About Targeted Therapies
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What is Targeted Therapy?
Targeted therapies are drugs that block the growth and spread of cancer by interfering with specific molecules which are needed for the growth, progression, and spread of cancer cells. Targeted therapy may be combined with chemotherapy and other treatments.
How does targeted therapy work?
These kinds of therapies are more effective and less harmful to normal cells. It acts on specific molecular targets which are associated with cancer, as compared to chemotherapy which acts on all dividing cancer cells. Specially designed to interact with its target, it keeps the cells from living longer than normal. It blocks tumor cell proliferation and turns off the signals that tell cancer cells to grow and divide. They are chemical entities that specifically target a protein or enzyme that carries a mutation that targets cancer cells.
Types of targeted therapy
Small molecule drugs: Theses drugs act by blocking the process that helps the multiplication and spread of cancer cells. They keep the tissue around the tumor from making blood vessels, which bring the tumor nutrients. This works by starving the tumor through keeping new blood vessels from developing.
Monoclonal antibodies: These drugs act by blocking a specific target on the outside of cancer cells or in the area around cancer. They can also directly send toxic substances to the cancer cells. These drugs are given intravenously.
Disadvantages of targeted therapy
Having the target does not necessarily mean that the tumor will respond to the drug. In addition, the drug might initially work but then stop. Targeted therapy may not work if the tumor does not have the target. Most times targeted therapy has to be combined with other cancer treatments such as chemotherapy.
Examples of targeted therapies include:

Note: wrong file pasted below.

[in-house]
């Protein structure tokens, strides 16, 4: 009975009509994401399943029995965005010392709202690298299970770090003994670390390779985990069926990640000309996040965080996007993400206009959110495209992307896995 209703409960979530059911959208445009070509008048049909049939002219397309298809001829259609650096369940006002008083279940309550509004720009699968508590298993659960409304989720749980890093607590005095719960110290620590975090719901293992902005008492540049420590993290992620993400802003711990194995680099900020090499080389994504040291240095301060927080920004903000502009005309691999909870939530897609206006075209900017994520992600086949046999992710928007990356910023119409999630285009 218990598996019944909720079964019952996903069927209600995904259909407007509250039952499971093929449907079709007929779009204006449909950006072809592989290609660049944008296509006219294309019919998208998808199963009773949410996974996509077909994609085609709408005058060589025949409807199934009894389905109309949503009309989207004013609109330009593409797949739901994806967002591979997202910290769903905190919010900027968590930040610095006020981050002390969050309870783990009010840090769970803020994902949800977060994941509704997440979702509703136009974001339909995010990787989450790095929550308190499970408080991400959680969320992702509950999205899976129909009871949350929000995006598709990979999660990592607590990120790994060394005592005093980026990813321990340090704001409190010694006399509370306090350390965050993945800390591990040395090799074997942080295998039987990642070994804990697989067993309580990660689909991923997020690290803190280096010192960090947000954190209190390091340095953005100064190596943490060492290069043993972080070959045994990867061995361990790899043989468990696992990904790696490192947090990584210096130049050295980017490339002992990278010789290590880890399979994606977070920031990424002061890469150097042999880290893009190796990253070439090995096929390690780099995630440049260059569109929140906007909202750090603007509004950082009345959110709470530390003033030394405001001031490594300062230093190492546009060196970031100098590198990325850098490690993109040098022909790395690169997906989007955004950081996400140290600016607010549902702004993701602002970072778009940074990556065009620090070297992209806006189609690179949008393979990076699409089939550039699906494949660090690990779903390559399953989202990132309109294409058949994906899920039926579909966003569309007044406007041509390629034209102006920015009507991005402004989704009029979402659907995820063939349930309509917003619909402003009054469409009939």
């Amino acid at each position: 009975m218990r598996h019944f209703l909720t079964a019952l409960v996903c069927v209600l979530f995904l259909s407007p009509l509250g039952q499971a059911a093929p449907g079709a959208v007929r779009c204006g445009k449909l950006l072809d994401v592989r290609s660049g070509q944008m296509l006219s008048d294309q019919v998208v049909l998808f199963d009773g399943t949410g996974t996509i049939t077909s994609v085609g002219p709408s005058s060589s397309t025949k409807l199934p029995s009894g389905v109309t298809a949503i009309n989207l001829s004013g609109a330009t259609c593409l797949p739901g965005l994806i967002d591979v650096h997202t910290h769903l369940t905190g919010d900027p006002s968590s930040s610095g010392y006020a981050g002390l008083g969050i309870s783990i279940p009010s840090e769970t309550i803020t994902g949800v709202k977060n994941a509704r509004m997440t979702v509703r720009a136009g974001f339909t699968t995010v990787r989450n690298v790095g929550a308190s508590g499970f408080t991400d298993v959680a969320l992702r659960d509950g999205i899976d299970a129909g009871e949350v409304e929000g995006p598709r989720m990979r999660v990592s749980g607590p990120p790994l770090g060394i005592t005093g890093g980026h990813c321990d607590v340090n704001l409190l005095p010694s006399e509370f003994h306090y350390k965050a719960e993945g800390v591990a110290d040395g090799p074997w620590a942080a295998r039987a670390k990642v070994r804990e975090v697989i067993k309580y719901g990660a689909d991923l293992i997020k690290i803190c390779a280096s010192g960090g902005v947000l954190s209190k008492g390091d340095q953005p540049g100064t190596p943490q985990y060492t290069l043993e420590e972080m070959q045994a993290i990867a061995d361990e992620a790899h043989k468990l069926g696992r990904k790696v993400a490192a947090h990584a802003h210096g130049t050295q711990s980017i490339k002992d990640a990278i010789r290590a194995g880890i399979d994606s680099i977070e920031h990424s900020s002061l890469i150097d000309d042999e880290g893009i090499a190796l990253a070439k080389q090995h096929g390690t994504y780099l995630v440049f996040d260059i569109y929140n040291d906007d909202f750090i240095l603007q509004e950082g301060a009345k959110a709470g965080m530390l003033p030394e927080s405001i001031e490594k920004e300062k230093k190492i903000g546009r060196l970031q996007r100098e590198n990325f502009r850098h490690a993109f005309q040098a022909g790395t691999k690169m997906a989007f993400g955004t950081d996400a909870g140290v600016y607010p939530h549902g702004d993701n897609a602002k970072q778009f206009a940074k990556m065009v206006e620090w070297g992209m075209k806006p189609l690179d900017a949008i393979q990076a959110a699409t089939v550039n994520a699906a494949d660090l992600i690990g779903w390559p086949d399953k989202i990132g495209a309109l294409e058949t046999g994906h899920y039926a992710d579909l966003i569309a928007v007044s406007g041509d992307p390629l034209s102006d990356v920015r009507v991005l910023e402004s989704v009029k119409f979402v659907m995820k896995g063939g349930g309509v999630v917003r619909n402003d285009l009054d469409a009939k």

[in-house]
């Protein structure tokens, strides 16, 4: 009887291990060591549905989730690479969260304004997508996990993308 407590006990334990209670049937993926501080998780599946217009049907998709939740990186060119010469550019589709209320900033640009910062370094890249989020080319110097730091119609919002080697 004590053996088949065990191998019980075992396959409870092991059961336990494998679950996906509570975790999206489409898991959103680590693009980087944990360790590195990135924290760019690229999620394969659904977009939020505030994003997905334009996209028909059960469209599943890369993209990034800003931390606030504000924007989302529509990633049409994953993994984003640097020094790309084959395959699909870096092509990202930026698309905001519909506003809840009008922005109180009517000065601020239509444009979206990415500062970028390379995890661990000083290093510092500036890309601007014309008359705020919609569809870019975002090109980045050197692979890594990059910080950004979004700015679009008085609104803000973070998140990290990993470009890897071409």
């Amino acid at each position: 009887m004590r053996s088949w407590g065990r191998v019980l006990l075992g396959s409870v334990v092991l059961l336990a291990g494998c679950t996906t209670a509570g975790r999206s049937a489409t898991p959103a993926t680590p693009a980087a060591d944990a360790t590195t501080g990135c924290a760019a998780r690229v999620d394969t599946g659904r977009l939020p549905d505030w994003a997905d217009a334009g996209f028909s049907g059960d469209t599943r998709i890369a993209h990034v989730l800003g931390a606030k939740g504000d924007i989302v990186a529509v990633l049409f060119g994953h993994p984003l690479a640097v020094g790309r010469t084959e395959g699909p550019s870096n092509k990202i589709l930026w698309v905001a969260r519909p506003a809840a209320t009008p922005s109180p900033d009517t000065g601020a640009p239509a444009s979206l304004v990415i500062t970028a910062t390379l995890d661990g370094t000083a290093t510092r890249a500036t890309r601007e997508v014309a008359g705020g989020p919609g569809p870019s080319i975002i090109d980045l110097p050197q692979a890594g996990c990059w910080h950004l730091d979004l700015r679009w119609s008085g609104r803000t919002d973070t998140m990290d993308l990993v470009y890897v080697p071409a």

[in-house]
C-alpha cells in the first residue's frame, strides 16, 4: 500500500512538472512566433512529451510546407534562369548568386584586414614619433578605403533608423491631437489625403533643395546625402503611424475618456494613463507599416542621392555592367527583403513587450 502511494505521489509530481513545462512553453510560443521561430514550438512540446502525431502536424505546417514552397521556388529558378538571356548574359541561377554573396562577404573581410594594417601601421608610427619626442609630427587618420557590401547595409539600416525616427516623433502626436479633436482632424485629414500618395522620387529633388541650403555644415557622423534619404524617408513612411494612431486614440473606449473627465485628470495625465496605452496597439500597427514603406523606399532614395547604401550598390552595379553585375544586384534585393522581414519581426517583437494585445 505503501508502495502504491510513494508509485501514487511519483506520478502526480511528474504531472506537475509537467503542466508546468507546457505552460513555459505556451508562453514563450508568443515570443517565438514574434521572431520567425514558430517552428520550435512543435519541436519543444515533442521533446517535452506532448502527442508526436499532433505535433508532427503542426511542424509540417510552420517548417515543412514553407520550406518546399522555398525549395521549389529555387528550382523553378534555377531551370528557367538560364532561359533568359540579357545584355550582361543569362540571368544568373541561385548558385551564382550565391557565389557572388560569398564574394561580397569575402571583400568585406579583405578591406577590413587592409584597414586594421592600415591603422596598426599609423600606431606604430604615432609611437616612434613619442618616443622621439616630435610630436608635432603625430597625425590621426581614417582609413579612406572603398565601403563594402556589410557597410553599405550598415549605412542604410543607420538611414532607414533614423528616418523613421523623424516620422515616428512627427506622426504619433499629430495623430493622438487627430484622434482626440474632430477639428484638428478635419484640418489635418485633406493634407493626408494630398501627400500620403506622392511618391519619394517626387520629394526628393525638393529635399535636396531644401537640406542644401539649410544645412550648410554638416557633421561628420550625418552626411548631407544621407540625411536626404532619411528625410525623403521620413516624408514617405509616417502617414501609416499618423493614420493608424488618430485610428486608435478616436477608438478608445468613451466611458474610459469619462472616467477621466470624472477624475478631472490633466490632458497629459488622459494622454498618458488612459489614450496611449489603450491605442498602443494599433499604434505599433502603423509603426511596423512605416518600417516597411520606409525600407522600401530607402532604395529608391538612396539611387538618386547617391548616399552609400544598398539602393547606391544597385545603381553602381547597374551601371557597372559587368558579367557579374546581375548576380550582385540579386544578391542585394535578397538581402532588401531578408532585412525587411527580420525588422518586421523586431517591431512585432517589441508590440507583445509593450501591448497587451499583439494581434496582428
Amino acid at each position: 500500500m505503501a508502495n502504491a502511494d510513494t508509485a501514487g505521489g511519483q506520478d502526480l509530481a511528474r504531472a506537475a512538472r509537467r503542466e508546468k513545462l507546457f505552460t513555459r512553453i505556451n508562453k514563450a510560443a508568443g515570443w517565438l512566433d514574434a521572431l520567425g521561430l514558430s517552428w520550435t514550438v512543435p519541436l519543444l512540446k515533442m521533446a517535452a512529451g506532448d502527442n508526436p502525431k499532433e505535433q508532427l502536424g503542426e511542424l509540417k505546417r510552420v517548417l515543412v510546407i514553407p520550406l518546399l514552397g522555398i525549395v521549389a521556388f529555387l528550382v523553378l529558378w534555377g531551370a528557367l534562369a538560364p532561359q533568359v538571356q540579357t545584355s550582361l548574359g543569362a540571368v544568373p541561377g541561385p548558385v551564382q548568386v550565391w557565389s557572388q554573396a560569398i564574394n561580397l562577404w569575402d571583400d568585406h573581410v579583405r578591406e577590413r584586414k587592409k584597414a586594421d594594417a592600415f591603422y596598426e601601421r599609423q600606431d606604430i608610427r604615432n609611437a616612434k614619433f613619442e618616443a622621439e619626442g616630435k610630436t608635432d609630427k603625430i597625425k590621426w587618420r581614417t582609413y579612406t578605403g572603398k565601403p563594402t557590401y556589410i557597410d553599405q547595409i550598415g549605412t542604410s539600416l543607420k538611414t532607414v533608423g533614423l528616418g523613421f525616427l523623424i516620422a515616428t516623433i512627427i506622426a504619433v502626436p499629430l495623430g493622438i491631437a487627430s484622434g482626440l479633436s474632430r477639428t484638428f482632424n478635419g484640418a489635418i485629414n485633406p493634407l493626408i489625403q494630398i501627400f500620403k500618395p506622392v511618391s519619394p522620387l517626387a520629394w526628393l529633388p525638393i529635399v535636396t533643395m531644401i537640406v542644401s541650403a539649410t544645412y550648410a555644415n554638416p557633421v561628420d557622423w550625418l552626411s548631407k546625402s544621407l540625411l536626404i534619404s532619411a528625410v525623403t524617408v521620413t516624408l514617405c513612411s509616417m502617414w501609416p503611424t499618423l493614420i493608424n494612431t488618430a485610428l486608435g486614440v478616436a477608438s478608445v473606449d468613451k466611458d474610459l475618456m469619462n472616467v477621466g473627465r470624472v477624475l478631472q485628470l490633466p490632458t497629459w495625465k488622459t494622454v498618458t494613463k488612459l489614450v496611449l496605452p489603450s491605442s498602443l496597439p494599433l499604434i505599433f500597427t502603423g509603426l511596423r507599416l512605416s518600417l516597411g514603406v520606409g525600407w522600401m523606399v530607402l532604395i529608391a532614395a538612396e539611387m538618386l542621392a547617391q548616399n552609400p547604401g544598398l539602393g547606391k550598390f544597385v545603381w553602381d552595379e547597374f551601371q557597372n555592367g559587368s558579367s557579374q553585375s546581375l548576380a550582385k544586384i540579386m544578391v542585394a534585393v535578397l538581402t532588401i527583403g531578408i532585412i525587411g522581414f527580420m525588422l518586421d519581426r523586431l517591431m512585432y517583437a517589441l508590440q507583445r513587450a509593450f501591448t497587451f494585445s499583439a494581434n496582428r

Breast cancer: most breast cancer has an excess of a protein called human epidermal growth factor receptor. This protein is responsible for the growth of tumor cells.
Colorectal cancer: These cancers make too much of a protein called (EGFR) epidermal growth factor receptor. Drugs that block EGFR help to stop and slow cancer growth.
Lung cancer: Drugs that block EGFR slows down lung cancer. Targeted therapy for lung cancer is also available with a mutation in the ALK gene.
Melanoma: Half of the melanomas have a mutation in the BRAF gene. BRAF mutations make good drug targets. However, these drugs can be risky if you do not have the BRAF gene.
Side effects include:
- Skin problems
- High blood pressure
- Blood clotting
- Slow healing of wounds
- Heart damage
- Nausea and vomiting
Targeted therapy is the focus of development of anticancer drugs. As such it is key to precision medicine, which uses information about your genes and proteins to prevent, diagnose and treat cancer.
Most targeted therapies have been approved by the food and drug administration (FDA) to treat specific types of cancer. Others are still being studied in human and animal clinical trials.
Learn more about Targeted Therapies